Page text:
"Along with countless other budding cinephiles, an obsession with the Movie Brats coincided with my first flash of serious interest in movies. It didn’t matter that most of these directors were well past their peaks by the time I discovered them in the ’90s. I dug everything that the Movie Brats stood for: self-conscious artiness, difficult genius, downer endings, rock and roll soundtracks, salt-and-pepper beards, fabulous scarves and/or ascots, and, like, bucking the system, man!

"The Movie Brats were like the cinematic version of classic rock — the art they created was infused with the faded idealism and decadent glamour of a bygone era. When I read Stephen Davis’s Hammer of the Gods as a teenagerthe book did the opposite of humanizing Led Zeppelin — it made Jimmy Page seem like a fictional demon with discomforting interests in heroin. It made these banana-stuffing Vikings seem larger than life. The coke- and sex-fueled antics depicted in Peter Biskind’s Easy Riders, Raging Bulls — a defining account of the 'New Hollywood' that I reread even more times than Hammer of the Gods — planted similar illusions in my head about my favorite directors.

"This even applied to Spielberg, who initially didn’t want to make Jaws('I wanted to be Antonioni, Bob Rafelson, Hal Ashby, Marty Scorsese. I wanted to be everybody but myself,' Spielberg told Biskind.) With his rebel heart and populist instincts, Spielberg infused his early hits with antiauthoritarian overtones: You couldn’t trust Amity’s mayor in Jawsthe federal government in Close Encountersor the evil scientists in E.T. Spielberg even questioned movie authority: Why stage an elaborate fight sequence when Indiana Jones could just take out that swordsman with one bullet?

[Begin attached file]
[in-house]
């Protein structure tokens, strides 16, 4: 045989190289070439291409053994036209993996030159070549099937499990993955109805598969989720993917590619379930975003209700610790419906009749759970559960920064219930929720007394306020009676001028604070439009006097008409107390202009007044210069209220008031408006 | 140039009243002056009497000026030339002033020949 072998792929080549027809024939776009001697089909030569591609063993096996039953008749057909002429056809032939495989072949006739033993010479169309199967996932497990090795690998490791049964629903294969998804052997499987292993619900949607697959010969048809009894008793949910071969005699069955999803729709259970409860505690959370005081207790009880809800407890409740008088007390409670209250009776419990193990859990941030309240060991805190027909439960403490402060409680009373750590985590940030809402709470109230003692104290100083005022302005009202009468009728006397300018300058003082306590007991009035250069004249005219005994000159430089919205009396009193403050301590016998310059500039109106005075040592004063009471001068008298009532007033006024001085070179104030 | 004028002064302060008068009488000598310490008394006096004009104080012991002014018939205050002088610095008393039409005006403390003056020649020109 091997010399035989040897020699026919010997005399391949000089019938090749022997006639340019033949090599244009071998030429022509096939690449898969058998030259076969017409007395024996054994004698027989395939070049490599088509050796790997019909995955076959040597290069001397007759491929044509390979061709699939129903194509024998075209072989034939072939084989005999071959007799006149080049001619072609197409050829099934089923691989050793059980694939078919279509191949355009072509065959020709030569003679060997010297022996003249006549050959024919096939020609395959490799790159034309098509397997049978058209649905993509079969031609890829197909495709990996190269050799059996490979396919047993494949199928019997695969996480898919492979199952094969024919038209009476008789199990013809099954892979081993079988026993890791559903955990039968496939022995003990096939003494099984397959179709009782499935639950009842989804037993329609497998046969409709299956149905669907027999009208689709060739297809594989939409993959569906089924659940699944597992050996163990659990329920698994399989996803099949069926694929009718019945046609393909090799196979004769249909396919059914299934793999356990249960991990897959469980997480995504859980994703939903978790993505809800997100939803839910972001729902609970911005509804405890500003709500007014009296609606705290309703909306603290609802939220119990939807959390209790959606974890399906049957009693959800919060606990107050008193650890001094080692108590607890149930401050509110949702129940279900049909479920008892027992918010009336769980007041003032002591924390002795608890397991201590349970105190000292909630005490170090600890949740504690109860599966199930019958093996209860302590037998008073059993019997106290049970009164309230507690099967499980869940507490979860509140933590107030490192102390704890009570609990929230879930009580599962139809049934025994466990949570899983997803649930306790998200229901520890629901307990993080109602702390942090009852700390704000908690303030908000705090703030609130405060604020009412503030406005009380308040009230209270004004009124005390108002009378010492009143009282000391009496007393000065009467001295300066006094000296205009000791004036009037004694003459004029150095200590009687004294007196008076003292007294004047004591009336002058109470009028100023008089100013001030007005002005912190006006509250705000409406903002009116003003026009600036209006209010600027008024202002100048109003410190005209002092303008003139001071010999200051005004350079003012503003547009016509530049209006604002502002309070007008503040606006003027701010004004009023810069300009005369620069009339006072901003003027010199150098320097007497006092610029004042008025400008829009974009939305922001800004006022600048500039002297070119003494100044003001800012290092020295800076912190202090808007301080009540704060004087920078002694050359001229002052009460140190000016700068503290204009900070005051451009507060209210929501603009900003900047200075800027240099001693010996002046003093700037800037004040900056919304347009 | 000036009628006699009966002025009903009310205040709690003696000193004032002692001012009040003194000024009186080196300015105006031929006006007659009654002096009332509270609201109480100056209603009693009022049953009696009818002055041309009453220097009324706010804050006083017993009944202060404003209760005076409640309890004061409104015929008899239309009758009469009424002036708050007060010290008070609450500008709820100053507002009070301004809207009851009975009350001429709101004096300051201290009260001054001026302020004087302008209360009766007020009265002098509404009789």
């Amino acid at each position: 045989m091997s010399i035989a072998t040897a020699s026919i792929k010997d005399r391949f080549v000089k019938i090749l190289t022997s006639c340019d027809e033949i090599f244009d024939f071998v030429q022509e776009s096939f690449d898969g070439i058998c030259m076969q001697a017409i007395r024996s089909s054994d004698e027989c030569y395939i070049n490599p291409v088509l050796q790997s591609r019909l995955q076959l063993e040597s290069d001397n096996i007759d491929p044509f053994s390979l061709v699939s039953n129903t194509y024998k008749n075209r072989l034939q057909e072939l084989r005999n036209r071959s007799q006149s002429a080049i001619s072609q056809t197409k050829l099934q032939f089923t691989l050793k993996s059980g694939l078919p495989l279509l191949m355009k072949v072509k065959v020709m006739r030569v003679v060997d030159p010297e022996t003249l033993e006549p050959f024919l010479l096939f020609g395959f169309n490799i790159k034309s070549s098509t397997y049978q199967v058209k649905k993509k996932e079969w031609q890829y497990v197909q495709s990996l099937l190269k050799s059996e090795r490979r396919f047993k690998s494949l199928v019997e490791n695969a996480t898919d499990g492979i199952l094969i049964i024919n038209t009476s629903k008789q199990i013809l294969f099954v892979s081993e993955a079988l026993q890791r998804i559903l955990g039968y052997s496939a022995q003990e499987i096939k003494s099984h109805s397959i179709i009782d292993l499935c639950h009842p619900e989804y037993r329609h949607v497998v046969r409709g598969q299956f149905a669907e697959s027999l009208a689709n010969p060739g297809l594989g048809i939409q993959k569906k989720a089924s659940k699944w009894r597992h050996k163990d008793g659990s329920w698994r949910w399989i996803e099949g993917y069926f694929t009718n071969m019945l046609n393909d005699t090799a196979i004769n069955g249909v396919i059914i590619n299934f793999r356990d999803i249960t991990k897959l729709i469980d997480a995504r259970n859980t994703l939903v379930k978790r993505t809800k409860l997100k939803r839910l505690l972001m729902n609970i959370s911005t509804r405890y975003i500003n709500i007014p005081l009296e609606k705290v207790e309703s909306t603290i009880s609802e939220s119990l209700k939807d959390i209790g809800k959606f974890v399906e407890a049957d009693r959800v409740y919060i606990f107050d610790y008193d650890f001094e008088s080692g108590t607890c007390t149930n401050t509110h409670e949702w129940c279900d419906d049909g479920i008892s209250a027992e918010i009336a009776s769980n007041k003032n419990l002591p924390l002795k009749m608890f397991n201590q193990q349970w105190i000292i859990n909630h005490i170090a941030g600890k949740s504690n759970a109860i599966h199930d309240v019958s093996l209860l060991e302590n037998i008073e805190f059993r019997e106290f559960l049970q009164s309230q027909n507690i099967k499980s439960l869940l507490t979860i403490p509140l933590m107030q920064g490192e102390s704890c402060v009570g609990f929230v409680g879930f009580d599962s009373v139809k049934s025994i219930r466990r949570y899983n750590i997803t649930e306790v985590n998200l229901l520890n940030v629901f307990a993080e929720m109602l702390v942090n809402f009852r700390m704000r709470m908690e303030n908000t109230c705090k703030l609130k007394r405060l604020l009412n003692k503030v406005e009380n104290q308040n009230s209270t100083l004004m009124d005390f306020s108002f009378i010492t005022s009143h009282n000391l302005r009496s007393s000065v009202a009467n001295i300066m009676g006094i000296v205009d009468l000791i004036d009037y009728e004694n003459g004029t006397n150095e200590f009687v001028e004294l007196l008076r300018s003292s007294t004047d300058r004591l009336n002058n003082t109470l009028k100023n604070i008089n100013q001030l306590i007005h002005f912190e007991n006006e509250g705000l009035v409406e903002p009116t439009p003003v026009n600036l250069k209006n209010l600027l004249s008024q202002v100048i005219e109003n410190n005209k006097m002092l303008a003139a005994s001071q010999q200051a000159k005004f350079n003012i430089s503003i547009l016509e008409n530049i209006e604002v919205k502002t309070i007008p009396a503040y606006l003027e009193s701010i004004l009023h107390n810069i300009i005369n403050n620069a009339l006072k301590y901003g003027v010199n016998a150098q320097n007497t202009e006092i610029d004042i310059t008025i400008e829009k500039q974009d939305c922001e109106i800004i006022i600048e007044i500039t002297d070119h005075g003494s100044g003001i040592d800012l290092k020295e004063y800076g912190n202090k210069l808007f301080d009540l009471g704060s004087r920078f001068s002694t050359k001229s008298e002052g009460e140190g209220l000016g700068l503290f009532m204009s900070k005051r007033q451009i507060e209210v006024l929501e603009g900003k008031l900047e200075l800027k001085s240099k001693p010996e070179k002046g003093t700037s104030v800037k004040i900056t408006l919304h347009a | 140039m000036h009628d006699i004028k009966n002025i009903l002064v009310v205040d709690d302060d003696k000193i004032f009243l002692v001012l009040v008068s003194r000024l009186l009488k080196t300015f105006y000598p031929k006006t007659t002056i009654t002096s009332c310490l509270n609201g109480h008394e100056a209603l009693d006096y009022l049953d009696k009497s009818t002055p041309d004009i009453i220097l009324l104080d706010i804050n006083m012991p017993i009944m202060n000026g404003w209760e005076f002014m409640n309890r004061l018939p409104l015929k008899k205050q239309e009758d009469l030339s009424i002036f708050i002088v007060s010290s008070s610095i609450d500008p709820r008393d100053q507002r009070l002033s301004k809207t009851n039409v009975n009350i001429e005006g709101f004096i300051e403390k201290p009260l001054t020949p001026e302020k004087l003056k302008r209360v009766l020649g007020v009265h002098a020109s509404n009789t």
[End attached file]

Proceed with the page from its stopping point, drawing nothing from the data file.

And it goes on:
"So who were the Movie Brats? Here’s a roll call of important players:

"Steven Spielberg: The most famous of the bunch, his near-universally adored work would come to define the center of mainstream taste. Steven Spielberg is the Beatles.

"Martin Scorsese: Not as popular as Spielberg in the ’70s, he’s come to be viewed as the most respected (and coolest) director of his generation. Martin Scorsese is the Velvet Underground.

"Francis Ford Coppola: His early work was visionary and established a beachhead for those that followed, though by the early ’80s he seemed to have lost his mind. Francis Ford Coppola is Bob Dylan.